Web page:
The "cost" is that people are doing things that don't necessarily contribute to the bottom line -- for every GMail, there are 1,000 low-impact ideas.
Isn't that the motivation for the whole 20% idea, though? If you can produce 1 GMail for every 1,000 ideas, it probably doesn't matter if the other 999 didn't produce much of tangible value, because the programme almost certainly paid for itself just on that one success anyway. Meanwhile, you still get to enjoy the morale benefits for all 1,000 staff for the other 80% of their time when they are working on assigned tasks.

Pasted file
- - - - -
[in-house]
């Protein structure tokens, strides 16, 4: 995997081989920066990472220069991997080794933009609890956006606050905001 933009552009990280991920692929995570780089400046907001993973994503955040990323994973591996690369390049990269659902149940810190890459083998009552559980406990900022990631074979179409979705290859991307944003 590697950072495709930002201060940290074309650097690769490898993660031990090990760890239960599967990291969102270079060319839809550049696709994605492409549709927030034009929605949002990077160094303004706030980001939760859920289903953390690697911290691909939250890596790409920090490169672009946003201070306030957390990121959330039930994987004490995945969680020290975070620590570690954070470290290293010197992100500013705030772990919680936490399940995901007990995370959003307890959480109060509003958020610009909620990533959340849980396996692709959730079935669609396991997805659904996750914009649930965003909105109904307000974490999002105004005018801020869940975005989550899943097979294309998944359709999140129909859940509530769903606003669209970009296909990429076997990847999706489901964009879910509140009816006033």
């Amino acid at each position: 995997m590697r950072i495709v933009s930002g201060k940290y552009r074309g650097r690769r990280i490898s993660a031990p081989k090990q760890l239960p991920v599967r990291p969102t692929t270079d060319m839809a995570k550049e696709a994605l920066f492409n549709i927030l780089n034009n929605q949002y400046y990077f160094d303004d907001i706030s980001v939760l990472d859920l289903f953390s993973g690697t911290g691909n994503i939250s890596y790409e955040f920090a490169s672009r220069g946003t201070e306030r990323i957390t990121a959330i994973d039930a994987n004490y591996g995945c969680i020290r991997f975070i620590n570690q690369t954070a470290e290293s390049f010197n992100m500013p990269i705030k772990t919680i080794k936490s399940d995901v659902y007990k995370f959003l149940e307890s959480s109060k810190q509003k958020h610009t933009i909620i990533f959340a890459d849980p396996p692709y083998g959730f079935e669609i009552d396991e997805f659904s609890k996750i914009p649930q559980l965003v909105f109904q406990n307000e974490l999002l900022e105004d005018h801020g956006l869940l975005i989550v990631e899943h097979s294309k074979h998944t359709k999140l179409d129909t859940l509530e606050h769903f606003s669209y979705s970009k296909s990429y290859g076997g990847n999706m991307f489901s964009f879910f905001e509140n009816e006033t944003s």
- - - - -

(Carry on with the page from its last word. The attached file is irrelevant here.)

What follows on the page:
I agree. But as an organization grows, the points of view grow. People focus on their niche, and don't necessarily get the big picture. Also, the political environment in a company changes as the company grows, and tends to not reward speculative activity well. If you invent GMail, your boss becomes VP or gets more people/prestise/money/etc, If you invent Orkut, your boss gets to talk about how popular it is in Brazil.
One of the bad side effects of innovative, rapidly developed things is that the support org gets left behind. When the organization is small, this isn't a huge problem. When you're a huge company, the Exec VP of Support has an incentive structure to deliver better support. That VP will lobby for more controlled changes and slower product release cycles.
I've worked in places where most of the organization would be angry if some team invented GMail. They didn't welcome disruption.